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Parkinson\'s Disease


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Parkinson\'s Disease

  1. 1. Parkinson’s Disease Nature, Nurture, & Neurodegeneration December 9 th , 2008 8am
  2. 2. Parkinson’s disease: Learning Objectives <ul><li>Argue either for or against the existence of Parkinson’s disease as a distinct entity, utilizing clinical, pathological, and molecular genetic criteria </li></ul><ul><li>Discuss the interaction of nature & nurture in the pathogenesis of Parkinson’s disease </li></ul><ul><li>Define “tremor coactus”, and describe how to distinguish it from other forms of tremor </li></ul><ul><li>Define “scelotyrbe festinans”, and do the same </li></ul>
  3. 3. Arch Neurol. 2008 Jun;65(6):705-8 . “ The final straw that will break the nosologic back of Parkinson disease is the accumulating genetic evidence.”
  4. 4. Clinical definitions <ul><li>Parkinsonism </li></ul><ul><li>Resting tremor </li></ul><ul><li>Bradykinesia </li></ul><ul><li>Cogwheel rigidity </li></ul><ul><li>Impaired postural reflexes </li></ul><ul><li>Parkinson Disease </li></ul><ul><li>Parkinsonism, plus </li></ul><ul><li>Asymmetric onset </li></ul><ul><li>DOPA responsive </li></ul><ul><li>Absence of </li></ul><ul><ul><li>Saccadic problems </li></ul></ul><ul><ul><li>Early, severe orthostasis </li></ul></ul><ul><li>Lewy bodies in SN </li></ul>
  5. 5. Other “Parkinsonian” Diseases
  6. 6. Pathologic definitions (20 th Century) <ul><li>Lewy bodies within damaged substantia nigra (and other brainstem pigmented nuclei) </li></ul><ul><li>“ Incidental” Lewy bodies represent pre-clinical Parkinson’s disease </li></ul>
  7. 9. The genetic revolution: 12 linked loci, 6 genes cloned ATP13A2 1p AR PARK9 DJ-1 1p AR PARK7 PINK1 1p AR PARK6 Parkin 6q AR PARK2 LRRK2 12q AD PARK8 α synuclein 4q AD PARK1 Protein Locus Inheritance Acronym
  8. 10. The synuclein age <ul><li>Autosomal dominant PD traced to a point mutation in α -synuclein gene </li></ul><ul><li>α -synuclein is major protein component of Lewy bodies </li></ul><ul><li>Function of α -synuclein still unclear, but it appears to modulate neurotransmitter vesicle function </li></ul>
  9. 11. <ul><li>Lewy bodies (and Lewy neurites) involve brainstem pigmented neurons in an ascending pattern: DMN of vagus, then locus ceruleus, then substantia nigra </li></ul>
  10. 12. Leucine-rich repeat kinase 2 (LRRK2) <ul><li>Most common cause of familial PD </li></ul><ul><li>>50 variants; often very low penetrance </li></ul><ul><li>G2019S in 2% of idiopathic PD, 20% of PD in Ashkenazi Jews, 40% of PD in Arabs </li></ul><ul><li>Clinically identical to sporadic PD, but marked heterogeneity within SN : LBs, no LBs, or NFTs (even in a single family) </li></ul><ul><li>All G2019S carriers with hyposmia showed synuclein pathology in anterior olfactory nucleus </li></ul>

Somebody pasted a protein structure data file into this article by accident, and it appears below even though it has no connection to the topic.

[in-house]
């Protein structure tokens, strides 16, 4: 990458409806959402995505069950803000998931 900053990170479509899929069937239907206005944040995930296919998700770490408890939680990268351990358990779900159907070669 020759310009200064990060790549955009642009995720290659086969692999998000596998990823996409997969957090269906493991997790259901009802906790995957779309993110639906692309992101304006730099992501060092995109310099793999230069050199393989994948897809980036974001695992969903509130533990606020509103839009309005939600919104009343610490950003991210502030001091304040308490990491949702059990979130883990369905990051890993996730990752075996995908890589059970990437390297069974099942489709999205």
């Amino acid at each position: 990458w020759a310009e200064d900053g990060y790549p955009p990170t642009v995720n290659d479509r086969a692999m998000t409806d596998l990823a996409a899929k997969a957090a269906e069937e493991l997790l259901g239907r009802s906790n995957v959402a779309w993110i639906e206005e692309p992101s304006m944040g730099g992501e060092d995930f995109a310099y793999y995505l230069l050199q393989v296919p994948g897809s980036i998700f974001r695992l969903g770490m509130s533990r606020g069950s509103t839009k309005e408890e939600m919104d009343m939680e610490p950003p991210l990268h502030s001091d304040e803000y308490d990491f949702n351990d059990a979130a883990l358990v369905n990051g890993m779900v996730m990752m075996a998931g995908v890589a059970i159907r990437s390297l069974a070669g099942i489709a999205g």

11. 13. Parkin & PINK1-associated PD <ul><li>Parkin mutations are the most common known cause of early onset PD </li></ul><ul><li>Mutations involving PINK1 (PTEN-induced putative kinase) are the most common known cause of Parkin-negative early onset PD </li></ul><ul><li>Parkin appears be essential for maintaining mitochondrial integrity </li></ul><ul><li>PINK1 regulates localization of Parkin to the mitochondria </li></ul>
  12. 15. Epidemiology of PD <ul><li>Increased risk </li></ul><ul><li>Pesticide exposure </li></ul><ul><li>Pre-menopausal oopherectomy </li></ul><ul><li>Familial aggregation </li></ul><ul><li>Decreased risk </li></ul><ul><li>Smoking </li></ul><ul><li>Coffee </li></ul><ul><li>High plasma urate </li></ul>
  13. 17. When only the DMN-V contains Lewy bodies, synuclein pathology is also found in the anterior olfactory system and the enteric nervous system (including the medulla spinalis )
  14. 18. Mitochondrial dysfunction (Parkin, PINK-1) Environmental oxidative stress with free radical generation Proteosomal dysfunction Cell Death Parkinson’s Disease Inclusion formation
  15. 20. Chapter I. Definition-History-Cases <ul><li>Insidious onset of a sense of weakness with proneness to trembling </li></ul><ul><li>12 months later, similar problems in other parts </li></ul><ul><li>Proneness to falling due to altered proprioception </li></ul><ul><li>Tremor interferes with reading, writing, and eating </li></ul>
  16. 21. Chapter I. Definition-History-Cases <ul><li>Propensity to lean forward, necessitating the adoption of an unwilling running pace </li></ul><ul><li>Tremor interferes with sleep </li></ul><ul><li>“ ..bowels, which had been all along torpid, now, in most cases demand stimulating medicines of very considerable power..” </li></ul><ul><li>Unable to chew or swallow food </li></ul><ul><li>Constant drooling, incontience, delerium </li></ul>
  17. 22. PATHOGNOMONIC SYMPTOMS EXAMINED <ul><li>TREMOR COACTUS: Involuntary tremulous motion, with lessened voluntary muscular power, in parts, not in action, and even supported </li></ul><ul><li>SCELOTYRBE FESTINANS: A propensity to bend the trunk forwards, and to pass from a walking to a running pace (literally “hastening lameness”) </li></ul>
  18. 23. Wilhelm von Humboldt (1767-1835) <ul><li>Educational reformer, statesman serving Frederick William III, King of Prussia and a philologist </li></ul><ul><li>supplemented James Parkinson's description with micrographia, and dysdiadochokinesia. </li></ul>
  19. 24. SUPPOSED PROXIMATE CAUSE <ul><li>A diseased state of the medulla spinalis, in that part which is contained in the canal, formed by the superior cervical vertebræ, and extending, as the disease proceeds, to the medulla oblongata. </li></ul>
  20. 26. ..but how few can estimate the benefits bestowed on mankind, by the labours of a Morgagni, Hunter, or Baillie. FINIS.